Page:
A Few FAQ’s

Posted by C&G on Wednesday, March 11, 2009

Do we have to have a bridal party? Can we really have an uneven number of bridesmaids and
groomsmen? Would it be possible for my best friend Joanne to officiate the wedding? Should the ceremony start on time? Does my father have to walk me down the aisle alone? Is a receiving line mandatory? These are just a handful of commonly asked questions that we often get relating to the ceremony and the do’s and don’ts that often accompany its planning. All are very straight forward and none of the answers rocket science, but sometimes it’s nice to have concrete responses from a professional. The most important part of the entire day relates to the exchange of vows and the ceremony itself. So as you plan your nuptials, make sure that the set-up that you have for the ceremony, religious or not, is one with which you feel comfortable. The questions that are most often addressed immediately about a ceremony relate not at all to the questions of marriage and how to ensure that you really are man and wife at the end of your ceremony. The first questions surround the tricky business of anointing those closest to you part of the bridal party. Depending on the ages of the couple (for those under 27) this is the most intense and exciting part of planning the wedding. Who gets to be my maid of honor; who will be
upset if they are not labeled a bridesmaid; how do I tell Marsha she is not in my wedding? All valid questions; here is how to break it down. Especially for women in their 30’s, bridal parties have gone the way of poofy sleeves; out the window. Your wedding party should be those nearest and dearest to you. If the bride only has three friends that she adores and the groom 10, while it might look slightly askew to have 10 groomsmen and 3 bridesmaids, that’s certainly not a reason to add to or cut from either side. The bridal party is not a fashion statement and it’s
not a décor piece (although once in place, they certainly can be used as such). It’s a way to surround yourself with those whom you trust and love the most and make them part of the inner circle on your wedding day. It’s not a time to repay friends for letting you be in their wedding party. Just because someone asked you to be her Maid of Honor does not mean that you have to reciprocate. If the feeling is not genuine behind the action, don’t take it. If you have two future sister in laws, but you only want one in the bridal party (and there is no good excuse – i.e. the second is 40 years older) as to why one would be excluded, for the sake of family harmony, consider giving each other roles to avoid hurt feelings. It’s all common sense, but we will often have clients look at us with genuine confusion and ask “what do the books say”. The bottom line of creating your bridal party and your recessional/processional (respectively who goes down the aisle when and how they all leave the ceremony area) is that you feel good about the outcome. If you have a situation where you want to bend tradition (i.e. who gives the bride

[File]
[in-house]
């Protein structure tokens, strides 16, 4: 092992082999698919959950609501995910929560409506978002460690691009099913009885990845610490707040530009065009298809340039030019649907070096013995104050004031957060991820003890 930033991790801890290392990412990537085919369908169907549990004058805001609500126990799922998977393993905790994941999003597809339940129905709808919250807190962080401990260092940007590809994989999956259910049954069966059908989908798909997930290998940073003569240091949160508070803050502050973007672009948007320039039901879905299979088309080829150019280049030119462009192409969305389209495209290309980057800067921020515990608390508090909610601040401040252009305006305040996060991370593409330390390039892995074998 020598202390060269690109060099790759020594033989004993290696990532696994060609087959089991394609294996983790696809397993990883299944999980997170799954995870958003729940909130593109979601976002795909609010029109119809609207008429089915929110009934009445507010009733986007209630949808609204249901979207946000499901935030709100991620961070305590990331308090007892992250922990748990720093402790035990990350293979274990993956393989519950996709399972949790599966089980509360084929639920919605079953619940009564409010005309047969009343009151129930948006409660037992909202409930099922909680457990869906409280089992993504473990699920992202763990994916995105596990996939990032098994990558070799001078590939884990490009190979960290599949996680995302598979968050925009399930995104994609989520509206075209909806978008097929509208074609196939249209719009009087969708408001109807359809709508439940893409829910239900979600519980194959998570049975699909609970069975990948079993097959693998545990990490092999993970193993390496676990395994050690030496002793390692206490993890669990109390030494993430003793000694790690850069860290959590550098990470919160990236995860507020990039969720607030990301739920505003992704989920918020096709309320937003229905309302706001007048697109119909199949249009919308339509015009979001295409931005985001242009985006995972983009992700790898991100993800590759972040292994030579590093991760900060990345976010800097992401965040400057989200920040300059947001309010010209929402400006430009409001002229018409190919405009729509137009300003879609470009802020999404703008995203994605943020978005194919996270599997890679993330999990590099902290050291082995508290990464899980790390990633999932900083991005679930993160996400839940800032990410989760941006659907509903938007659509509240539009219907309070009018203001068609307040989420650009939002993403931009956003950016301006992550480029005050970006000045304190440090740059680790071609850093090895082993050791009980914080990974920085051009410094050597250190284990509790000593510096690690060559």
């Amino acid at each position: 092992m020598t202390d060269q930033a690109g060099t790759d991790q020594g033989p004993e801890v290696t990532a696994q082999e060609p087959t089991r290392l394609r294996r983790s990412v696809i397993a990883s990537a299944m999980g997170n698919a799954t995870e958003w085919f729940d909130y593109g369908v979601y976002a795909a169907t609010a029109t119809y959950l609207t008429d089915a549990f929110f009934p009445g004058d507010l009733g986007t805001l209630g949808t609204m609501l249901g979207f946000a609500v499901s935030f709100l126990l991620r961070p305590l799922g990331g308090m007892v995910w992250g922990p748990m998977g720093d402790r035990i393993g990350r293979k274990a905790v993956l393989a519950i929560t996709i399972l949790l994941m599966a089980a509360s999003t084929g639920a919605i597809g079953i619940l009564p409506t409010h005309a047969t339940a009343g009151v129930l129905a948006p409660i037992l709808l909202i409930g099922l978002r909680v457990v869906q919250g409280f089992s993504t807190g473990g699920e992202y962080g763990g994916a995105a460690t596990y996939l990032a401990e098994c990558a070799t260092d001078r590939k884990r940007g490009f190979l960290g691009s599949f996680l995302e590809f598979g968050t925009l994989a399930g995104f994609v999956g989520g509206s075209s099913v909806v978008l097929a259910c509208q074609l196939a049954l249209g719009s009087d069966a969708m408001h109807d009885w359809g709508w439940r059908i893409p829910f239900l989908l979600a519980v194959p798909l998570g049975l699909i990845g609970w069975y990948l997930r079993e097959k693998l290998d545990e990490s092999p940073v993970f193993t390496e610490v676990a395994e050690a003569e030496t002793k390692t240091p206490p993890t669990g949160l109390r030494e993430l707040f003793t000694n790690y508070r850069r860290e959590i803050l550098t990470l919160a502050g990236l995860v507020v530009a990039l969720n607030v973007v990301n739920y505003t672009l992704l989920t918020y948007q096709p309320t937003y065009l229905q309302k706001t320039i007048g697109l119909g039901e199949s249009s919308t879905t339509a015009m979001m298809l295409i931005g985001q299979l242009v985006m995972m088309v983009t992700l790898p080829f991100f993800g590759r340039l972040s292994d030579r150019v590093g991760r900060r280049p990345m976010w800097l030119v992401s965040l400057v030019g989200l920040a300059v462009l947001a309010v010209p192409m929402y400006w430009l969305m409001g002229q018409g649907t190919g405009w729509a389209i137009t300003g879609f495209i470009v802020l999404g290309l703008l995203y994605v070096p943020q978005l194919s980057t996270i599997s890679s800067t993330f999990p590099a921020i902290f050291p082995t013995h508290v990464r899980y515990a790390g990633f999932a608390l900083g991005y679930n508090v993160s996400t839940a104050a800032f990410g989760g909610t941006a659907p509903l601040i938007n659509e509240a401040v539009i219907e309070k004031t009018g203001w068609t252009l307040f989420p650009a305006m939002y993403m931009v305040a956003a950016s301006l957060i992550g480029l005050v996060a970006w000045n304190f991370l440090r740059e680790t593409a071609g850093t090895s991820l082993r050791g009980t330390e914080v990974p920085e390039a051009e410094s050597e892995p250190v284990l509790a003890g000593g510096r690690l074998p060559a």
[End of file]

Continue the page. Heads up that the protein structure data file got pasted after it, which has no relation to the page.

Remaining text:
away) just be careful as to how you approach the situation, but make a decision that best suits you. These are decisions that you are going to have as memories for the rest of your life and at the end of the day, the people who make up your bridal party (anyone who is part of the
processional is how this is categorically described) should be those you love the most. Usually once the question of who gets to wear the dress and the rented tuxes are answered, everything else is a bit more straightforward. Generally, for religious ceremonies, couples often choose an Officiant that represents their faith and often, whom is already known to the family. If you want a religious ceremony, but no such person is known to you, or if you are getting married far from home, finding a religious Officiant is very easy; there is someone for every faith that can be
brought in for the ceremony. After Joey on NBC’s hit show “Friends” officiated Monica and Chandler’s wedding, we saw a huge up-tick in couples wanting friends to marry them. While this is a lovely sentiment and the internet has provided quick ways for regular people to be ordained, you must make sure that the chosen friend can eloquently administer your vows. And, if you
choose a friend, make sure that he or sure can project well and speaks easily in front of crowds. This like marriage is not something to be entered into lightly. Determining if you are having an on-site or off site ceremony is one of the first questions that should be answered as this will automatically set the stage for the rest of the day. Timing for a ceremony depends greatly
on the venue; many catering location and churches will not allow a“fake” invitation time, whereas all Jewish weddings mandate a ½ an hour earlier invitation to allow for the Ketubah signing. Make sure that your venue or house of worship is aware of the invitation timing; don’t
just assume that they will be ok with whatever time you choose. Receiving lines are not common anymore, but still done occasionally. Please allow at least 10 minutes for every 100 guests when calculating the timeline; not everyone just walks by with a kiss. We often advise that greeting guests during the cocktail hour or the reception is more enjoyable for the couple and attendees. But for more traditional ceremonies, a receiving line can be a gracious way to welcome and
thank everyone more formally.

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